At times, in our own homes, we may be divided in ways that often are unsettling — ways that we would rather avoid or just dispel. Certainly, not every situation of division is a primer for spiritual growth, but with our significant others especially, we are repeatedly given an opportunity to be a better, more whole person, even if it is contrary to our desires. While opportunities for growth are available through many different avenues, there is something about being so intimately and closely connected to an individual that makes it difficult to simply sidestep or ignore these possibilities. It is why I believe that God designed relationships to evolve in a way that binding often occurs well before full ascertainment of the challenges, and potential for growth, that will later come. It is almost as if God knew his people well enough to know that if it happened in the opposite order, his people and his planet would be threatened in ways that are both obvious and hard to understand.

In my own life, I have seen this come to fruition in multiple ways, but I will use one very specific example that has dominated much of the past 15 years. As a firstborn male, and the oldest of almost 40 first cousins, it’s fair to say that I embody many of the characteristics associated with this position. People who know me would likely say that I am structured (or at times, rigid), driven (or stubborn), reliable (hopefully), have a desire to achieve, and am generally conscientious. Although I don’t always love the leadership role, it “feels” like where I should be. And yet, over the last many years, I have been challenged in a way that contradicts the natural ways in which I feel most comfortable, and exposes my weaknesses.

Prior to committing to marriage, it was because of my wife, Amy, that I pledged to a degree of openness to life that frankly was not in my original plans. Little did I know that 14 years and eight kids later, I would be challenged to grow as a caregiver — sometimes, reluctantly or resentfully. In essence, through the gift of our relationship and our children, I am being called to be more whole. For all the ways that the world could have influenced me, and pushed me to grow, it simply would not have led to me to consider a particular pathway that our marriage, and my subsequent relationships with our kids, have created for me. For Amy and me both, it is the differences that we embody — in heart, mind, and soul — that have become the greatest agent of change for each other.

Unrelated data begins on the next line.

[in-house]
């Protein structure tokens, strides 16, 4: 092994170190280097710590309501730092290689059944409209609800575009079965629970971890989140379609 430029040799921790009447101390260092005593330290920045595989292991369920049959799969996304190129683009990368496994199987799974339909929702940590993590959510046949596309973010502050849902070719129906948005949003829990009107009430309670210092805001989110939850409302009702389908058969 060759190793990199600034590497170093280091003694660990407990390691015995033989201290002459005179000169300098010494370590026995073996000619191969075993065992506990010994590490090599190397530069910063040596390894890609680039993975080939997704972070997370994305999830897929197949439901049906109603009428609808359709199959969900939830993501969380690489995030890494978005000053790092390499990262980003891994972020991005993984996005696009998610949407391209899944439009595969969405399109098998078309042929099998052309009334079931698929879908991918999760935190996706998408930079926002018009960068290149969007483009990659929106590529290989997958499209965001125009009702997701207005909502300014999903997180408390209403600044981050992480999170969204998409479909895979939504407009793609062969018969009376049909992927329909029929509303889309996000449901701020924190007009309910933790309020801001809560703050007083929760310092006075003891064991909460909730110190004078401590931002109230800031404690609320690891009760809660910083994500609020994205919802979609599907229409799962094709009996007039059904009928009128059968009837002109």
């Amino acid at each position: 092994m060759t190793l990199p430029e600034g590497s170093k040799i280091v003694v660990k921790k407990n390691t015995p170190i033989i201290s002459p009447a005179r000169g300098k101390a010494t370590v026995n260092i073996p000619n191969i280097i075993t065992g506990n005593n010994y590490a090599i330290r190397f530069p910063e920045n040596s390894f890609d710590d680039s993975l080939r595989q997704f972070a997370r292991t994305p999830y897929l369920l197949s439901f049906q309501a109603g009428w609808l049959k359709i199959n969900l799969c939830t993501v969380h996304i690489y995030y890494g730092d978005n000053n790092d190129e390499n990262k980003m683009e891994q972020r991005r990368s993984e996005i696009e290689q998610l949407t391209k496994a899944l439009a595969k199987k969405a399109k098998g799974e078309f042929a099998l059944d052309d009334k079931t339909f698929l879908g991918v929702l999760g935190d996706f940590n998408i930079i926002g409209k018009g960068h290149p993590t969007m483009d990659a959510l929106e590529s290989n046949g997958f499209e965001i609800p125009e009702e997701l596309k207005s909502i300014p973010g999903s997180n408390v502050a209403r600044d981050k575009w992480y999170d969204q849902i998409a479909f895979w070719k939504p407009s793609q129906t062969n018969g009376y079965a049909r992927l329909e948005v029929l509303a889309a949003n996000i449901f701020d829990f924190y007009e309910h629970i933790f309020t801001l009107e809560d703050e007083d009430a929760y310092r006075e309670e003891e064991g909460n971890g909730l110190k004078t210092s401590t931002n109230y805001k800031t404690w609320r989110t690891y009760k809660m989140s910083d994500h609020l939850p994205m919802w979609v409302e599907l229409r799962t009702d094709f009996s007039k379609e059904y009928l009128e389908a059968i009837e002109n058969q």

To be clear, I am not suggesting that each of us abandon the particular gifts and skills we have been given, and assume a role based simply on where others think we should be. But rather, I am suggesting that the nature of close relationships was specifically designed to help us embrace a fullness of life, a truer sense of self-actualization, which would not have otherwise been possible if those with whom we married and lived simply shared our personality, our disposition and our perspective. Being around those who agree and concur with you is obviously the most comfortable, and often the most the enjoyable. But it is being with those who challenge you, even when he or she is your spouse, that you can truly see doorways opening to a dimension of life previously not seen. The question is, do we go where the door has been opened?

Twenty years ago, standing in front of the altar, I knew that faith was going to be a critical component in our marriage. I understood that in order to weather the storms and remain resilient to the challenges of life, keeping God in the center, in whatever ways this was meant, was necessary to love and live how we desired. What I didn’t know, but have increasingly learned over the past two decades, is that it would be our differences, our division, that would spur some of the greatest opportunities for growth not just in our marriage, but for each of us personally.

When I think of Jesus bringing division, I first and foremost think of this. While warring nations and divisive communities may clash over ideologies and practicalities that seem at odds, each in hopes of positive change, it is in the daily, intimate moments of our lives, with those who know us best, that the greatest opportunities for change in this world exists. In what may seem like a “battle of wills,” both toward each other and inward, we are confronted with the acute realization that there is always room to grow. As Leo Tolstoy once said, “Everyone thinks of changing the world, but no one thinks of changing himself.” Well, that is until he comes home.